Wednesday, 27 November 2019

The importance of facts in the debate over anti-semitism

Letter sent to The Times:

I am not Jewish, but do have several Jewish friends of very long standing. I am however an experienced researcher, and would like to correct several points made in the articles you published (“Labour antisemitism: how the charge sheet grew,” 26 November 2019; ) putting the Chief Rabbi’s very strong article on anti-semitism and the Labour Party leadership into context.(“Ephraim Mirvis: What will become of Jews in Britain if Labour forms the next government?”, 26 November 2019, )


One assertion under the ‘charge sheet’ list made by your deputy political editor, Steven Swinford, was that former Labour politician and London Mayor, Ken Livingstone, “claimed that Hitler had supported Zionism.” This is a misleading simplification of a very complex period of history in 1930s Germany.

I searched the on line documentation publicly accessible and found the following  in  two official Jewish archives.

In the summer of 1933, the Jewish Agency for Palestine, the German Zionist 
Federation, and the German Economics Ministry drafted a plan meant to allow
German Jews emigrating to Palestine to retain some of the value of their property in
Germany by purchasing German goods for the Yishuv, [the Jewish population—including the pre-Zionist Jewish community—living in Palestine before the State of Israel was proclaimed in 1948] which would redeem them in Palestine local currency. This scheme, known as the Transfer Agreement or Ha’avarah (Hebrew: הסכם העברה), met the needs of all interested parties: German Jews, the German  economy, and the Mandatory Government and the Yishuv in Palestine…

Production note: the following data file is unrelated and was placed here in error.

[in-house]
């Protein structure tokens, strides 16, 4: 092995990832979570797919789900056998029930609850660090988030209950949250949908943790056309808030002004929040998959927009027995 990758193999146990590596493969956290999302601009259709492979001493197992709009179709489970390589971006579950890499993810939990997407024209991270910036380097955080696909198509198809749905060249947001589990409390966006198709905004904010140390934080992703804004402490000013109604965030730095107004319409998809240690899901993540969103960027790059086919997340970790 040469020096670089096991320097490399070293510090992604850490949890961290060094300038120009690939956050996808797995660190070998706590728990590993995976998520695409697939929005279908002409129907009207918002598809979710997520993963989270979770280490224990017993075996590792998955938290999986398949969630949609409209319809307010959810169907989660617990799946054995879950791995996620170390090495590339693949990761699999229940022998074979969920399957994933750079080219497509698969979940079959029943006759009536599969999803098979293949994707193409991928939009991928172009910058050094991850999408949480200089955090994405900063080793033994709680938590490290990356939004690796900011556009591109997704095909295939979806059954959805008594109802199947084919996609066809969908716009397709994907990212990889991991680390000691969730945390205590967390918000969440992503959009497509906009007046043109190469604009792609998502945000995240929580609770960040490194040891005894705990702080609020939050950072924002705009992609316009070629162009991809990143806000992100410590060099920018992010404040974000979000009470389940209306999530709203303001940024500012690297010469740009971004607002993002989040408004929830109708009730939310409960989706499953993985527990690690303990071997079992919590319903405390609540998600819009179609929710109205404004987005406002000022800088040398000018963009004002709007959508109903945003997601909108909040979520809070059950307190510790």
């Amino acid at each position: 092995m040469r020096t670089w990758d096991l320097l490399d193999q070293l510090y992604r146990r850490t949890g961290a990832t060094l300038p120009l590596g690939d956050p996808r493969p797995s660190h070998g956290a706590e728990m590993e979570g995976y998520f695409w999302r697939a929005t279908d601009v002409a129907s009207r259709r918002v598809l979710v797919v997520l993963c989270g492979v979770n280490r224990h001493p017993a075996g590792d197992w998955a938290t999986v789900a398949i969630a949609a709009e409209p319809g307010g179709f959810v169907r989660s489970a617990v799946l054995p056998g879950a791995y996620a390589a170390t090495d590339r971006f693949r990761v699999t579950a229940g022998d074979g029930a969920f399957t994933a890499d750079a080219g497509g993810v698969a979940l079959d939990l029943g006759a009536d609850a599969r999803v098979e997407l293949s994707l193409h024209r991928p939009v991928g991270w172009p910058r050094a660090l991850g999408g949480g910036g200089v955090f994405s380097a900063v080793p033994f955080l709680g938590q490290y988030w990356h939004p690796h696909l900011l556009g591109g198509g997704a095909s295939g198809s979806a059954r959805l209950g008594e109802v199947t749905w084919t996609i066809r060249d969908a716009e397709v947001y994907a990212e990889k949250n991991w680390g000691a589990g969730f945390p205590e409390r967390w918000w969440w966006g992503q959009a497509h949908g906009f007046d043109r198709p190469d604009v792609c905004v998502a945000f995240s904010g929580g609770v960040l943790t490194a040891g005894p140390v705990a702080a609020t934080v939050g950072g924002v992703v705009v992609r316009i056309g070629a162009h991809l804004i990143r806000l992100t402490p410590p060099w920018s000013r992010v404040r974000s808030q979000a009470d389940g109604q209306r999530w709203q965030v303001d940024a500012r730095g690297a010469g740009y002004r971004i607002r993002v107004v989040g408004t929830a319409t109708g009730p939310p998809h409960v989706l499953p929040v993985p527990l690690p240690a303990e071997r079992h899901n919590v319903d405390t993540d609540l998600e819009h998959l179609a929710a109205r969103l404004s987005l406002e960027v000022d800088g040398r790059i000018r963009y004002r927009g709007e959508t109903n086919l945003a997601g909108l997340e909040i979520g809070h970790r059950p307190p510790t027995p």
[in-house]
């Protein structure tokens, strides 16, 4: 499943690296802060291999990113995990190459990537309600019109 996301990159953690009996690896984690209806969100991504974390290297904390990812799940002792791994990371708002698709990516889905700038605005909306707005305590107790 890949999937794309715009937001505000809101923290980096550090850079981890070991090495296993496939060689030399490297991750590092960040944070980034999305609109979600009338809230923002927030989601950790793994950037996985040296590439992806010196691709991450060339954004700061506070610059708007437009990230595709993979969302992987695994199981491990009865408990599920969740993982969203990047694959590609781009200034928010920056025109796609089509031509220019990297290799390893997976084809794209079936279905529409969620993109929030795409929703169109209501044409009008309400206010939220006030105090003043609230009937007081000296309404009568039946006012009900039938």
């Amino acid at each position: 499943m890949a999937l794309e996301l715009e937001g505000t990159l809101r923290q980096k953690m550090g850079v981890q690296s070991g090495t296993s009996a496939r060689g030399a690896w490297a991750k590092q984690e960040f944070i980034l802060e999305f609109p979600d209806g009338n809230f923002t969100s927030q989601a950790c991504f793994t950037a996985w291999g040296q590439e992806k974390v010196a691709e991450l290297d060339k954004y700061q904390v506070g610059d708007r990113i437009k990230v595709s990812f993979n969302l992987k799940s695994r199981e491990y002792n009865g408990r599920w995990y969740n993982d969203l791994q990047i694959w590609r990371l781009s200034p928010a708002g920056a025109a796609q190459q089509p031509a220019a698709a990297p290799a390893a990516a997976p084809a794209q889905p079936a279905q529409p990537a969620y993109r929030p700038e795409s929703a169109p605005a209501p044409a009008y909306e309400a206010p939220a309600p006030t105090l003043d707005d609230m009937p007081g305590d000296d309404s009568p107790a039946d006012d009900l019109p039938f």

(The Transfer Agreement and the Boycott Movement: A Jewish Dilemma on the Eve of the Holocaust, by Yf’aat Weiss; Shoah Resource Center, The International 2/33 School for Holocaust Studies;


Another document in the archive of the US National Holocaust Memorial  museum in Washington DC on Chaim Weizmann, the  president of the World Zionist Organization during the Nazi era, who was  the first president of Israel, records the following:


“In August 1933, the Zionist Congress nominated Weizmann, to head the Jewish Agency's Department for the settlement of German Refugees. His first action was to try to coordinate and streamline all Jewish relief activities. His efforts met with little success. Weizmann opposed mere philanthropy; he always wished to bring about an organized, carefully controlled immigration of German Jews and other refugees to Palestine” (


A second assertion in the charge sheet was the claim that Mr Corbyn backed the artist, Mear One, ( a pseudomym for Los Angeles  muralist, Kalen Ockerman) who painted a mural which The Times states “depicted a group of Jewish bankers playing Monopoly on the backs of the poor.” (which you reproduced ).

In fact all of the bearded characters depicted were real, very rich Victorian men; but actually only two of them, Warburg and Rothschild, were Jewish. It is in the eye of the beholder to see them all as Jewish.

Such imagery are anti-capitalist tropes, not anti-Jewish ones.

The Israeli newspaper, Haaretz reported seven years ago (“Mural in London's One-time Jewish Heart Sparks Debate on anti-Semitism,” Oct 14, 2012;“many residents had shown enthusiasm for the mural and encouraged Ockerman during the painting and were opposed to its removal.”


At such an important time as a General Election facts are important.

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